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Sonoff Basic R3 teardown (Zigbee, RF & WiFi)

Dissecting Sonoffs like a pro!

ITEAD’s Sonoff Basic R3 has expanded. Apart from the WiFi version that we all know and like, there is an RF (433 MHz) and Zigbee. Since the hardware had changed as well I thought I would take each Sonoff Basic R3 apart and poke inside the modular design.

Sonoff Basic R3 series

On the outside, all 3 look the same. A white uniform shell with only model numbers at the back distinguishing one from another. It’s a shame, as I had to use a marker pen to be able to quickly tell the difference. The biggest selling point of the R3 series was the DIY mode, but the implementation of it is lacking and you can read about shortcomings of the DIY Mode here.

Inside you will find a redefined, modular design. Sonoff Basic R3 series is divided into 2 parts: the relay board and connectivity interface. The design principle isn’t 100% consistent so I decided to poke around more.

Before I start to dissect each board, during my teardown, I’d like to point out a couple of things. Despite the connectivity module using two sets of 4 pins, these are not the standard GPIO pitch (2.54mm). The pins are not only narrower but also packed densely (1.7mm). Unfortunately, my idea of using GPIO headers to create the detachable modules failed.

The exposed pins come with the 2.54mm pitch and you can solder the standard Raspberry Pi header. The number of pins varies between 4 and 5.

The button is still very fragile, so take extra care during assembly and disassembly.

Sonoff Basic R3 WiFi

This is the most basic module. Comes with WiFi, DIY Mode and not much else.

Relay board

The relay board comes with GI-1A-5DH relay capable of 10A. The board has a couple of components removed, which confirms that the same PCB is used for every Sonoff R3 board.

You can access 3.3V and 5V directly from the PCB as there are two sets of dev pads exposed.

The main voltage (AC) is separated from the circuit and in the narrower point it comes close to 2.4mm (reinforced with physical separation.

Connectivity module

The WiFi connectivity is provided thanks to ESP8285. There are DIY Mode pins that you can short to enable the DIY mode and additional pins Vcc, GND, TX, RX for you to use. These are the standard GPIO pins.

The connectivity module uses 2×4 headers to communicate with the board. The pins are mapped to 3.3V, 3.3V, GND, GND and RELAY, RF_INT, RF_LED, KEY. Additional 3,3V and GND pads are also available.

Buy Sonoff Basic R3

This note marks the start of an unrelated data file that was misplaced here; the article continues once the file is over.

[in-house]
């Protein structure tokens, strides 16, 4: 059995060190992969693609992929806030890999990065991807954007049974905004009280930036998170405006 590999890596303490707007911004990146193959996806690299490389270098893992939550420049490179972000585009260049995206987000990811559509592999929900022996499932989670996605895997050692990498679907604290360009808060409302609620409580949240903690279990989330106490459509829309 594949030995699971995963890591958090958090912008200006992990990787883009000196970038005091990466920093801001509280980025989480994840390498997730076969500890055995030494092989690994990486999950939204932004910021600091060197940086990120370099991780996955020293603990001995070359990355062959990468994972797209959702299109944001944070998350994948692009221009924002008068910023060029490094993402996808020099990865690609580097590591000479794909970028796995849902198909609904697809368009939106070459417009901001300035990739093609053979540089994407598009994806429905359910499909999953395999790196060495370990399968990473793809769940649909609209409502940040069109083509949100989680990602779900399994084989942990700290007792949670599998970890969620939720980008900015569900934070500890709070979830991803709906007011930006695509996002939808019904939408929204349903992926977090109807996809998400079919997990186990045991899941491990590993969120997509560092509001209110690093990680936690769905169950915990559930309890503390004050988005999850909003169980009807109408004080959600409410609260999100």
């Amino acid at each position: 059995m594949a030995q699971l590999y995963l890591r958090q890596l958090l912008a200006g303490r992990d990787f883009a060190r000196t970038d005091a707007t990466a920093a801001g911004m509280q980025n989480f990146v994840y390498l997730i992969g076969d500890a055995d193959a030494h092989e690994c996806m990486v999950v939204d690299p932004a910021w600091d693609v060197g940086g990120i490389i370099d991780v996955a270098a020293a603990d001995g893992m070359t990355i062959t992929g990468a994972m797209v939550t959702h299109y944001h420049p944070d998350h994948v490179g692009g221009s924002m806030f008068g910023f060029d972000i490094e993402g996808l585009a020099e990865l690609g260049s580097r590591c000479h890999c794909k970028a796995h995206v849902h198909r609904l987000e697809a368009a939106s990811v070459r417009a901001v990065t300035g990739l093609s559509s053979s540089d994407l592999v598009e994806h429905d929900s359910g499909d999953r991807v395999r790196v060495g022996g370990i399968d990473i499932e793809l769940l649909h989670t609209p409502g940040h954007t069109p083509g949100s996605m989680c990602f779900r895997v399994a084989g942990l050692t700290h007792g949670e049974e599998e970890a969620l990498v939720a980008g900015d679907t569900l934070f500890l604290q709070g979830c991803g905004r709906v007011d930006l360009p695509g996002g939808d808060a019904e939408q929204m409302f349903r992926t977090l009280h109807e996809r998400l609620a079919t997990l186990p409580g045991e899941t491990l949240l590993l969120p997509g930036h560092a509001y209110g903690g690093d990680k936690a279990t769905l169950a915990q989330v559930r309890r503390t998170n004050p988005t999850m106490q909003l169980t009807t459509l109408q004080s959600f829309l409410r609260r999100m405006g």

Buy it using these links to support NotEnoughTech.

Sonoff Basic R3 WiFi + RF

This module comes with WiFi as well as RF 433MHz interface. You can also order a 4 button RF controller to operate your RF modules.

Relay board

The PCB has all components soldered to it, which means that was the matrix PCB for all Sonoff R3 series. The relay board comes with GI-1A-5DH relay capable of 10A.

The relay board contains the RF antenna and circuit to control the relay with a 433MHz signal.

You can access 3.3V and 5V directly from the PCB as there are two sets of dev pads exposed.

The main voltage (AC) is separated from the circuit and in the narrower point it comes close to 2.4mm (reinforced with physical separation.

Connectivity module

The connectivity module is identical with Sonoff Basic R3. It uses ESP8582 to communicate with the Internet and the same pins are exposed for you to use: Vcc, GND, TX, RX – These are the standard GPIO pins.

The connectivity module uses 2×4 headers to communicate with the board. The pins are mapped to 3.3V, 3.3V, GND, GND and RELAY, RF_INT, RF_LED, KEY. Additional 3,3V and GND pads are also available.

Buy Sonoff Basic R3 RF

Buy it using these links to support NotEnoughTech.

Sonoff Basic R3 Zigbee

The youngest in the family, this board comes with Zigbee only interface. This means you will need a Zigbee hub to use the module. ITEAD provides you with one, or you can take advantage of the CC2531 Zigbee USB stick. You can read more about using Sonoff Basic R3 Zigbee and Tasmota here.

Relay board

As with Sonoff Basic R3 board comes with GI-1A-5DH relay capable of 10A. This is exactly the same layout as well.

You can access 3.3V and 5V directly from the PCB as there are two sets of dev pads exposed.

The main voltage (AC) is separated from the circuit and in the narrower point it comes close to 2.4mm (reinforced with physical separation.

Connectivity module

Unlike other Sonoffs, this one comes with a CC2530 module to connect with Zigbee hubs. There is no WiFi, but CC2530 will act as a Zigbee router relaying the messages from other devices.

This time, there are 5 pins exposed, Vcc, GND, RST, Data, Clock which suggests that you could use the I2C interface.

The connectivity module uses 2×4 headers to communicate with the board. The pins are mapped to 3.3V, 3.3V, GND, GND and RELAY, RF_INT, RF_LED, KEY. Additional 3,3V and GND pads are also available.

Buy Sonoff Basic R3 Zigbee

Buy it using these links to support NotEnoughTech.

Conclusion

Going modular is definitely a way forward. I only wish the connectivity modules were actually snap on (instead of soldered) and make the DIY mode as useful as Shelly 1 API access is. Next up, I will be looking at integrating Sonoff Basic Zigbee with cc2531 and I will see if the stock firmware is good enough or should I try the new Tasmota with Zigbee. What do you think? Let me know in this Reddit thread.

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